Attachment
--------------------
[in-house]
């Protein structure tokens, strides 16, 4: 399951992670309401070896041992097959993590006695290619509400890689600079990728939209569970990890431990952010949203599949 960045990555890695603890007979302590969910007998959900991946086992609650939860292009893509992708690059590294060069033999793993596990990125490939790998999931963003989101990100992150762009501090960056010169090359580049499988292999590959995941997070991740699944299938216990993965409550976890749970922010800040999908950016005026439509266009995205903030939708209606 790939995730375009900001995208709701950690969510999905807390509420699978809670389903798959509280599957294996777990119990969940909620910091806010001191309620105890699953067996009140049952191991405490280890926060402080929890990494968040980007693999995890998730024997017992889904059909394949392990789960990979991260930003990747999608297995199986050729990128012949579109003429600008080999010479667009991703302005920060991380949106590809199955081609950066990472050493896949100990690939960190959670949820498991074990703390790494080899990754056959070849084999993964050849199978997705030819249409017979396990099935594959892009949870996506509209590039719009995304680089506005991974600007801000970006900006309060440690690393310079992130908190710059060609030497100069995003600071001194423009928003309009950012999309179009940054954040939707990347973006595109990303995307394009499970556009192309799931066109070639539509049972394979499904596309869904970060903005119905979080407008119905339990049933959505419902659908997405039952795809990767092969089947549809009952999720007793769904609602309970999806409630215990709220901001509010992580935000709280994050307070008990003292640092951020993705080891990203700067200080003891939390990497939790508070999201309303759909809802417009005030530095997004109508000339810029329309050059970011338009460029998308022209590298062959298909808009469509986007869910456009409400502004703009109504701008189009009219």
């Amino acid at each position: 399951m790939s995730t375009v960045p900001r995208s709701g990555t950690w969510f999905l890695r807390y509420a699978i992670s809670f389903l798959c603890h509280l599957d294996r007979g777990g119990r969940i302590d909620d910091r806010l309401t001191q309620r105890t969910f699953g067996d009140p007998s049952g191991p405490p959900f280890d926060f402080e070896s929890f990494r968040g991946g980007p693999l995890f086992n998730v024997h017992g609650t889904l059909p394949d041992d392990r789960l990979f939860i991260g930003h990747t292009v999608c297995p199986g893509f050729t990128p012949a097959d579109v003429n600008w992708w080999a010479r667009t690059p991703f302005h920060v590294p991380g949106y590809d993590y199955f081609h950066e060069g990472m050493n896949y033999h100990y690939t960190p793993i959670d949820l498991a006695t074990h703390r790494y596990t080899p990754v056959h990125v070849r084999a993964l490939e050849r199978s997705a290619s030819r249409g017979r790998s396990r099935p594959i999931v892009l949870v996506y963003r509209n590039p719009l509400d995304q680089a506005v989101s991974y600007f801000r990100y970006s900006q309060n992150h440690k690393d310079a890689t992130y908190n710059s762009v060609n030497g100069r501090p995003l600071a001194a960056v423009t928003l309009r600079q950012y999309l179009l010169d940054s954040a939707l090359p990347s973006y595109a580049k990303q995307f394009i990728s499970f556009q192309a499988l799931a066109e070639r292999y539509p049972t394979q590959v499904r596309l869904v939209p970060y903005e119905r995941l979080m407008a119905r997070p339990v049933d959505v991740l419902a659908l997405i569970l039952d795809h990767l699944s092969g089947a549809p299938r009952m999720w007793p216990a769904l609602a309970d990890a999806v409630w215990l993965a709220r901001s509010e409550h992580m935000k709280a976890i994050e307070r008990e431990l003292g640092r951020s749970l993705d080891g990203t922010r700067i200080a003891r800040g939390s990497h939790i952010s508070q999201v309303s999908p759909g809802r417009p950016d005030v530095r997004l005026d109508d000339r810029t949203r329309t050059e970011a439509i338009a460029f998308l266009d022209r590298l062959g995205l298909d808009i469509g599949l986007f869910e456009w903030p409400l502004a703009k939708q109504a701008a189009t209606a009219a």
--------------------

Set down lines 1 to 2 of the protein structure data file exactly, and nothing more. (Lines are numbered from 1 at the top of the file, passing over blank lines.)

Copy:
[in-house]
């Protein structure tokens, strides 16, 4: 399951992670309401070896041992097959993590006695290619509400890689600079990728939209569970990890431990952010949203599949 960045990555890695603890007979302590969910007998959900991946086992609650939860292009893509992708690059590294060069033999793993596990990125490939790998999931963003989101990100992150762009501090960056010169090359580049499988292999590959995941997070991740699944299938216990993965409550976890749970922010800040999908950016005026439509266009995205903030939708209606 790939995730375009900001995208709701950690969510999905807390509420699978809670389903798959509280599957294996777990119990969940909620910091806010001191309620105890699953067996009140049952191991405490280890926060402080929890990494968040980007693999995890998730024997017992889904059909394949392990789960990979991260930003990747999608297995199986050729990128012949579109003429600008080999010479667009991703302005920060991380949106590809199955081609950066990472050493896949100990690939960190959670949820498991074990703390790494080899990754056959070849084999993964050849199978997705030819249409017979396990099935594959892009949870996506509209590039719009995304680089506005991974600007801000970006900006309060440690690393310079992130908190710059060609030497100069995003600071001194423009928003309009950012999309179009940054954040939707990347973006595109990303995307394009499970556009192309799931066109070639539509049972394979499904596309869904970060903005119905979080407008119905339990049933959505419902659908997405039952795809990767092969089947549809009952999720007793769904609602309970999806409630215990709220901001509010992580935000709280994050307070008990003292640092951020993705080891990203700067200080003891939390990497939790508070999201309303759909809802417009005030530095997004109508000339810029329309050059970011338009460029998308022209590298062959298909808009469509986007869910456009409400502004703009109504701008189009009219």